Around the web – March 2022

Unsurprisingly, with Russia’s invasion of Ukraine occurring late February, the March 2022 round-up has a number of language and translation-related articles, blog posts, and stories about the war.

The US Interior Department is looking to rename 660 federal sites that use an offensive term

Fantasy awards, among others, rarely ever feature a work of long-form or short-form fiction originally written in another language or translated into English

It’s said that if you find a four-leaf clover, it will bring you good luck

In other news, I was honoured to be featured in the “Meet our members” section of ITI’s FrenchNet newsletter: you can see the interview here. At the beginning of March I enjoyed participating in a careers event at a local high school with a class of penultimate year pupils. And I’ve also signed up for the BP22 conference in Lisbon: will I see you there?

Elsewhere on the blog:

Around the web – December 2021 & January 2022

I was away at the end of December and for part of January, so I’ve decided to do a combined post with the most popular news articles, blog posts, and stories about translation, interpreting and language for both months.

  • Struggling for credit where credit is due: more visibility is needed when it comes to crediting translators
  • Mona Kareem: “What poets who are not translators fail to understand is that it is exactly ‘style, tone, and content’ that makes or breaks a translator”
  • In this Ted Talk, The Language Game, former UN chief interpreter Ewandro Magalhaes explores how interpreters connect the world:

A slab on display at the Acropolis Museum in Athens shows decrees written in the Greek alphabet around 446 B.C. (Universal History Archive/Universal Images Group/Getty Images)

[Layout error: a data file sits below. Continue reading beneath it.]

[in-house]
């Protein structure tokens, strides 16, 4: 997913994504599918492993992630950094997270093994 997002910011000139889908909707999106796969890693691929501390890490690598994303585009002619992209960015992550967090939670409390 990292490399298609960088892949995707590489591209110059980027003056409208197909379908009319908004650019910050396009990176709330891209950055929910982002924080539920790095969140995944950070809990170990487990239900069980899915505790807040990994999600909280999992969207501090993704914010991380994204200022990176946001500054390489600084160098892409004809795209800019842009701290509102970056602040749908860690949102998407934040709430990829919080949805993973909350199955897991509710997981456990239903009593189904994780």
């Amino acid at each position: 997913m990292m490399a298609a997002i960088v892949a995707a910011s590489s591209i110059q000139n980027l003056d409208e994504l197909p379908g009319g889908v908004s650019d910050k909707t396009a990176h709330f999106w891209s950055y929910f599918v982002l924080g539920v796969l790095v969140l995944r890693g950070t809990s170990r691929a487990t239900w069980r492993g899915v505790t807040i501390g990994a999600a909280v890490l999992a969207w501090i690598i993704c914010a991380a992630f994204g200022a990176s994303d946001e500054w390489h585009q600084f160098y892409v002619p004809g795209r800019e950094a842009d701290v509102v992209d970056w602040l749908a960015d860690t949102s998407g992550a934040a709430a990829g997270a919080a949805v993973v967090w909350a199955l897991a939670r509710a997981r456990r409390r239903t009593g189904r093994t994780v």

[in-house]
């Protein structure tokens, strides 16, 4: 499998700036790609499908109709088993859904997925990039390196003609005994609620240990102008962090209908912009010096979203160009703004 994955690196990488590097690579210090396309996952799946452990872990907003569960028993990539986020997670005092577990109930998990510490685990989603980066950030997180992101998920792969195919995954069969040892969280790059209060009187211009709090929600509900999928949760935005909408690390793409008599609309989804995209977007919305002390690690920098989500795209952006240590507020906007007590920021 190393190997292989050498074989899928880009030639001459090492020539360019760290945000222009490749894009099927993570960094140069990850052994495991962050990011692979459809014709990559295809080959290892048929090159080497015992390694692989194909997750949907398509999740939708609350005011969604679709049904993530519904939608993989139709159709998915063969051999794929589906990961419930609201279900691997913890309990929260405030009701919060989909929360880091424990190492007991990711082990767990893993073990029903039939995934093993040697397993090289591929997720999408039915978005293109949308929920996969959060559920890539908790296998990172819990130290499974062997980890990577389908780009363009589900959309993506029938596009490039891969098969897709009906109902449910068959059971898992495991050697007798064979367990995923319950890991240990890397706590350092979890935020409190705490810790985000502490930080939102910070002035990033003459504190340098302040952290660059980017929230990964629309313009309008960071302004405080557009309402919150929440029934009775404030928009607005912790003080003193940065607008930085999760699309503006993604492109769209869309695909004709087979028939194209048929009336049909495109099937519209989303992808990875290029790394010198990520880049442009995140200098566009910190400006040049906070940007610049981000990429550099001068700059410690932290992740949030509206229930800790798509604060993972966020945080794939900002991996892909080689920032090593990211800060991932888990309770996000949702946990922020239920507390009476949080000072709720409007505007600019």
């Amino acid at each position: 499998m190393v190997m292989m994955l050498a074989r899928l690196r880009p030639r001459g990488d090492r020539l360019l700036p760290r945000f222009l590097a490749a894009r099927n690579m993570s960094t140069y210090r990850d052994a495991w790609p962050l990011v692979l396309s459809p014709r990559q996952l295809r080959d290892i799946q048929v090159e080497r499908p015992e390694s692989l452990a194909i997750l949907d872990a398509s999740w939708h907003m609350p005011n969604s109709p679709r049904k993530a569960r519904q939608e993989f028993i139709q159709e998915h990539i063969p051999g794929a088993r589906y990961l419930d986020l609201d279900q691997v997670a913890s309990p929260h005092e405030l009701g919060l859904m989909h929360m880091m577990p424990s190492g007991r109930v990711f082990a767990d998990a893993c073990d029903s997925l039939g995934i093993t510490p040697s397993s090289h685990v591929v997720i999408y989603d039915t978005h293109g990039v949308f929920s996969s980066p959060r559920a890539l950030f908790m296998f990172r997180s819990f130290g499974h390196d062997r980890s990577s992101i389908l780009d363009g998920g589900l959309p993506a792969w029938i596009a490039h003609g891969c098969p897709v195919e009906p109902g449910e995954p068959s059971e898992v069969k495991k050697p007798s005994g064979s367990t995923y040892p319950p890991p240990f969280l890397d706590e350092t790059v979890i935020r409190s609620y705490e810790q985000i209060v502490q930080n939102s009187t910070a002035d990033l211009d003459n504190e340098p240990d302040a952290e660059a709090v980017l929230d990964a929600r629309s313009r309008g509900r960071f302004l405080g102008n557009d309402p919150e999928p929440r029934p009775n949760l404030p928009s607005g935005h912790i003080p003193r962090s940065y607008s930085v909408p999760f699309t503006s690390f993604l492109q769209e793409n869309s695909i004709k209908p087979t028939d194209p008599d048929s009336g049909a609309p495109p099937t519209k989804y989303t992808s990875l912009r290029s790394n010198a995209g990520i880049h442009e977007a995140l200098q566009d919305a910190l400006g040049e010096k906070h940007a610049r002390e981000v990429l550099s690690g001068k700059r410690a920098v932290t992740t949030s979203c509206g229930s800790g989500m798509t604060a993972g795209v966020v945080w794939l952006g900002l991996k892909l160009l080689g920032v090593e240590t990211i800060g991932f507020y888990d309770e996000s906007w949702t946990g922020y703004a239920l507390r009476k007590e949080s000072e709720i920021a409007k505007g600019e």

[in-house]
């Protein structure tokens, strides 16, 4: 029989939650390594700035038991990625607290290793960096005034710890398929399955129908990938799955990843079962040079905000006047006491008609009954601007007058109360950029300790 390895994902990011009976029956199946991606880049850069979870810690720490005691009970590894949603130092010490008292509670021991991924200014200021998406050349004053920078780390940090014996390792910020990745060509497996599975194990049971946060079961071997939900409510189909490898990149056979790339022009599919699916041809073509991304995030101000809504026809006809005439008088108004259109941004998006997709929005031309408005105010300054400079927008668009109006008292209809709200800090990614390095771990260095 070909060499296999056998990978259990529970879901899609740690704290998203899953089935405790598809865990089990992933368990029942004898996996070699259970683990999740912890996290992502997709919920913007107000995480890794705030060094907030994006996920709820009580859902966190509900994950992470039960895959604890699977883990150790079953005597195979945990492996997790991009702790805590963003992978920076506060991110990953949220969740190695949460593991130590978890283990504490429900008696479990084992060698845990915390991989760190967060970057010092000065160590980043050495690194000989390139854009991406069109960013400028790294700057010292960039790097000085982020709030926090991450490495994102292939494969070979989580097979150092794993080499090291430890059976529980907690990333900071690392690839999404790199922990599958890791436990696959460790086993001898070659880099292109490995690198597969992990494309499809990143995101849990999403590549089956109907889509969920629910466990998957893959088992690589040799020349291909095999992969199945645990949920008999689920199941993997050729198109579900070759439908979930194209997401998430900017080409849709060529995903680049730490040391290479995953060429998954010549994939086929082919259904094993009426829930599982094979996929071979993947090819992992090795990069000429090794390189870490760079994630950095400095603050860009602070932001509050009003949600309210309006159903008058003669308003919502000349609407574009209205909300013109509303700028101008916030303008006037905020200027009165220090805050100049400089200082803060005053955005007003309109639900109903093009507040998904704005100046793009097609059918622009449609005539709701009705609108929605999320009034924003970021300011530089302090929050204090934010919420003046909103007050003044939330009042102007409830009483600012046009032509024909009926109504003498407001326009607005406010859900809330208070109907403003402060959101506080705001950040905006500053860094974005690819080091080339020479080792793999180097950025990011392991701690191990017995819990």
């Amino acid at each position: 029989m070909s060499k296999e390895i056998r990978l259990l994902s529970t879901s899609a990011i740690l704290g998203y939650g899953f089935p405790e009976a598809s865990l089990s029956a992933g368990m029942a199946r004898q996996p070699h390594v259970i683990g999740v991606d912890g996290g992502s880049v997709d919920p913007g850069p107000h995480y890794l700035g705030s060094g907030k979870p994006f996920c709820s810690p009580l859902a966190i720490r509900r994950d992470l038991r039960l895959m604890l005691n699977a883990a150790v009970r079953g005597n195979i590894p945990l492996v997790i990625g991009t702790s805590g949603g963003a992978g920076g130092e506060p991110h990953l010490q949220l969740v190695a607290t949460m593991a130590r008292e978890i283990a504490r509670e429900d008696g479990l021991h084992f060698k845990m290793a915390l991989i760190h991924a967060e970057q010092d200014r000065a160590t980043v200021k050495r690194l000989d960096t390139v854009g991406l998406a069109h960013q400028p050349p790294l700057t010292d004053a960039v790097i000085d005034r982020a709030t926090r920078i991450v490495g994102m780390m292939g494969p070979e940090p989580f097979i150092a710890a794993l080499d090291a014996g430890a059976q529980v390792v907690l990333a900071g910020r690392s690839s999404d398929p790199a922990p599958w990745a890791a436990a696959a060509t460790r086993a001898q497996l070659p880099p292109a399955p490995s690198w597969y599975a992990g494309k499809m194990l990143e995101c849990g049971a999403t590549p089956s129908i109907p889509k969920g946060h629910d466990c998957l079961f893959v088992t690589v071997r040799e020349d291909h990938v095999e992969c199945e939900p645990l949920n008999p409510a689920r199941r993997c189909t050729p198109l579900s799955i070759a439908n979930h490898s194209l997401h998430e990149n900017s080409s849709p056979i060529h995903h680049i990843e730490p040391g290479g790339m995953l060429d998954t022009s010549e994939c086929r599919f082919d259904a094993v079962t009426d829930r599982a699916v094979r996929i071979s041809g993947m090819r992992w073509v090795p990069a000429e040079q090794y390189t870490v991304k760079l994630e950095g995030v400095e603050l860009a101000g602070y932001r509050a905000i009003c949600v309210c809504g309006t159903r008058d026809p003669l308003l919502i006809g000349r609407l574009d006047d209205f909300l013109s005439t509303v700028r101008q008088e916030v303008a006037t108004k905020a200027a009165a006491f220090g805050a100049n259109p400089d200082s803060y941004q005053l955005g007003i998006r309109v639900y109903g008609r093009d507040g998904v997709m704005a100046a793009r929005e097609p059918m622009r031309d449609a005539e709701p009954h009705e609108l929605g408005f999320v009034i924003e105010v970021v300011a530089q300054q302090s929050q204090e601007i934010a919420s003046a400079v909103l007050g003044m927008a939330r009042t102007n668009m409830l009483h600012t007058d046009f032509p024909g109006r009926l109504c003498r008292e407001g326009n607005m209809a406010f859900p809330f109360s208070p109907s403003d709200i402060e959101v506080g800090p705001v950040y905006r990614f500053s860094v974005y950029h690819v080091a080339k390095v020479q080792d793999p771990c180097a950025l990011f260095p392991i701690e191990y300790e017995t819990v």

On a personal level, in December I was delighted to see my status as a court-appointed sworn translator renewed for another five years!

Elsewhere on the blog

Around the web – July 2021

Here are the most popular news articles, blog posts, and stories about language, interpreting and translation for July 2021.

(photo by Steve Buissinne from Pixabay)

The Tokyo Olympics is on. Can you outrun the jargon?

The letters and symbols of the Rosetta Stone helped scholars crack the code of an ancient Egyptian writing system

(valentinrussanov/E+/GettyImages)

The cookbook contained decadent recipes—such as rich chocolate soup—that weren’t traditional fare

 

Elsewhere on the blog

Around the web – September 2020

Here are September’s most popular news stories and blog articles about translation, interpreting, and language.

  • Ahead of International Translation Day, Zingword took a look at all the ways translators and translator organisations raise translator visibility

2020 has seen a number of changes forced upon the language profession

  • Not only was September 30th International Translation Day, but the whole of September was World Kid Lit Month. In this article Publisher’s Weekly spoke with 10 acclaimed translators about the unique challenges and rewards of adapting international children’s books for English-speaking readers

World Kit Lit Month was established in 2016

Barbe à papa, chauve-souris & poule mouillée

From bathtub gin to the blind pig

  • This month’s incredible-but-true language story is a sign of the times 2020: a Spanish local politician hid behind his face mask to pretend he spoke perfect English

 

See also:

Around the web – May 2020

Do you know how the month of May got its name? It may (pun intended) seem a simple word, but the origin is actually fairly complex and interesting. We could say the same about several articles listed here in the May 2020 round-up of this month’s most popular stories about language, translation and interpreting.

was Maia a Greek or Roman goddess?

Off-colour and on the mend

Esther Kim interviews the translator of “Friend”, Immanuel Kim

#ThatTranslatorCanCook week 41: Sausage Rougail

 

Further reading:

Language podcasts

[Updated July 2021]

A recent request from a colleague on Facebook looking for interesting podcasts to listen to got me compiling the following list. I’ve listed podcasts that are about language, translation and/or interpreting, but none about language learning (there are plenty out there if that’s what you’re looking for). Depending on how much time you have available you might want to listen to all of a podcast’s episodes or just cherrypick here and there. The list is in alphabetical order and, with two exceptions, only includes podcasts in English.

Other language podcasts*:

  • Accentricity: “every voice is valid” is the leitmotiv of this podcast by Sadie Ryan about accents
  • ATA also has a more general podcast